Light: A Form of Therapy?

Published January 4, 2021

Author: Dr. Aaron Nichols

Excel Neuro-Optometric Clinic

Light therapy is now being used as a treatment to help people regain their quality of life following a brain injury.

What is light therapy?

Light has been a major area of focus in research for therapeutic uses. Light is composed of different wavelengths, from UV rays through the visible spectrum to infrared rays. The visible spectrum can be thought of as the colors of the rainbow: red, orange, yellow, green, blue, indigo, and violet.

Each color of the visible spectrum impacts the autonomic nervous system differently. Colors on the red spectrum stimulate the sympathetic nervous system, while colors on the green spectrum balance and calm the body, and colors on the blue and violet spectrum stimulate the parasympathetic nervous system.

Syntonics, or optometric phototherapy, is the branch of ocular science that deals with the application of selected light frequencies through the eyes.

This treatment system has been used clinically for over 80 years in the field of optometry, with continued success in the treatment of visual dysfunctions, including:

  • Strabismus (eye turns)
  • Amblyopia (lazy eye)
  • Focusing and convergence problems
  • Learning difficulties
  • Visual effects from stress and trauma

The autonomic nervous system following a traumatic brain injury (TBI)

The autonomic nervous system consists of two systems:

  1. “Fight or flight” (sympathetic nervous system)
  2. “Rest and digest” (parasympathetic nervous system)

When we are functioning normally, the two systems work in coordination with one another to control many of our body’s organs, including the eyes. The autonomic nervous system regulates and controls mood, emotion, sleep cycle, concentration, and more.

In the eyes, the parasympathetic nervous system controls our focusing when performing near point tasks, such as reading, looking at a phone or using a computer.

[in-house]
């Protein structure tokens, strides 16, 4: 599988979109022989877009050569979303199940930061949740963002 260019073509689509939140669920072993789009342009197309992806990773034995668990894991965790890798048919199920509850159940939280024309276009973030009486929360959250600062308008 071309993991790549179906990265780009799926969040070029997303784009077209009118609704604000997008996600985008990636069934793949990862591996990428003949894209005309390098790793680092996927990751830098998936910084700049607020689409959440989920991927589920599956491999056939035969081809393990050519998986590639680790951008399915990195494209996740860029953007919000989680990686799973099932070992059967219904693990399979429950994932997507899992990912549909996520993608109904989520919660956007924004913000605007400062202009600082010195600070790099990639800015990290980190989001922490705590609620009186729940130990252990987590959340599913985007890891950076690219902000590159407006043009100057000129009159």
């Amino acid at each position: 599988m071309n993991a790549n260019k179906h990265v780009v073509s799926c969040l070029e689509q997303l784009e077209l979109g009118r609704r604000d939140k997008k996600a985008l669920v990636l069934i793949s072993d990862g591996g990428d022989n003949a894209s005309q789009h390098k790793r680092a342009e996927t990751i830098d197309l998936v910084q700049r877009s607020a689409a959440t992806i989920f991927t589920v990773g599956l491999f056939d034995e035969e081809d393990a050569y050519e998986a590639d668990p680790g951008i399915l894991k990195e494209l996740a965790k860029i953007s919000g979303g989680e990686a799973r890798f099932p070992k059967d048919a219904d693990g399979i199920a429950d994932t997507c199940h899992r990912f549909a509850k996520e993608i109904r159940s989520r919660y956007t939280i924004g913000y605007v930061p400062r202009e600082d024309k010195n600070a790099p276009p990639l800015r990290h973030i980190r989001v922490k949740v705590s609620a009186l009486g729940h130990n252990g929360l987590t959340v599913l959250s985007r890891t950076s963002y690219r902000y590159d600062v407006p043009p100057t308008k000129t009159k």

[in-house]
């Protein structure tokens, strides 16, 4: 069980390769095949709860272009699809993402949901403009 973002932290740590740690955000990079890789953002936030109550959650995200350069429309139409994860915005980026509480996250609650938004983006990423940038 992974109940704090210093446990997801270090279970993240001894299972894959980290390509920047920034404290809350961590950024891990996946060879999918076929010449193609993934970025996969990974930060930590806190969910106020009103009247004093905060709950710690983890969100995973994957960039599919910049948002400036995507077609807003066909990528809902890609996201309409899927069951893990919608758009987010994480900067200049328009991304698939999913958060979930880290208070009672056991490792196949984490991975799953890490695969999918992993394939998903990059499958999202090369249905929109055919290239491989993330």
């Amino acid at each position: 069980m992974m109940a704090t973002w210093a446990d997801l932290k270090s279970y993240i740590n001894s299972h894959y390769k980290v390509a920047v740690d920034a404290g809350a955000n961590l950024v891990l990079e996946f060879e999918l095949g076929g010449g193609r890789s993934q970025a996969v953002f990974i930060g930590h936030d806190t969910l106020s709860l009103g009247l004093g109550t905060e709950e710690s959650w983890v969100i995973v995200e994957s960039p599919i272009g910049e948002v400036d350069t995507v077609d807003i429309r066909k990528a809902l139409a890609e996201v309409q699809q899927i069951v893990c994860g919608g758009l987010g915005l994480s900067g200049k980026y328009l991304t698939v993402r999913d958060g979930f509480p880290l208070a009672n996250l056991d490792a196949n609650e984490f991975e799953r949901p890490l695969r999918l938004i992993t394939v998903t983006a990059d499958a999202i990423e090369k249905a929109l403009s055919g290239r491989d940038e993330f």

Many patients who have sustained a TBI have decreased focusing ability which can cause eye strain while performing these near point tasks. 

Given that a TBI can result in sympathetic overdrive, it is no surprise that our focusing system, controlled by the parasympathetic system, usually suffers following a TBI.

How does light therapy work?

Those who practice the science of light therapy, also known as syntonics or optometric phototherapy, will offer this as a stand-alone therapy or in conjunction with office-based vision therapy. 

Light therapy is a “bottom-up” approach, as it does not require any input from the patient. Light therapy balances the autonomic nervous system to alleviate symptoms and help the patient function better.

Light therapy uses a range of medical devices with specific colors to help improve patient symptoms including headaches, eye strain, and light sensitivity.

If you are suffering from any symptoms listed above, or are interested in finding an optometrist who offers these services, speak to your local eye doctor or search for a doctor who has experience in light therapy.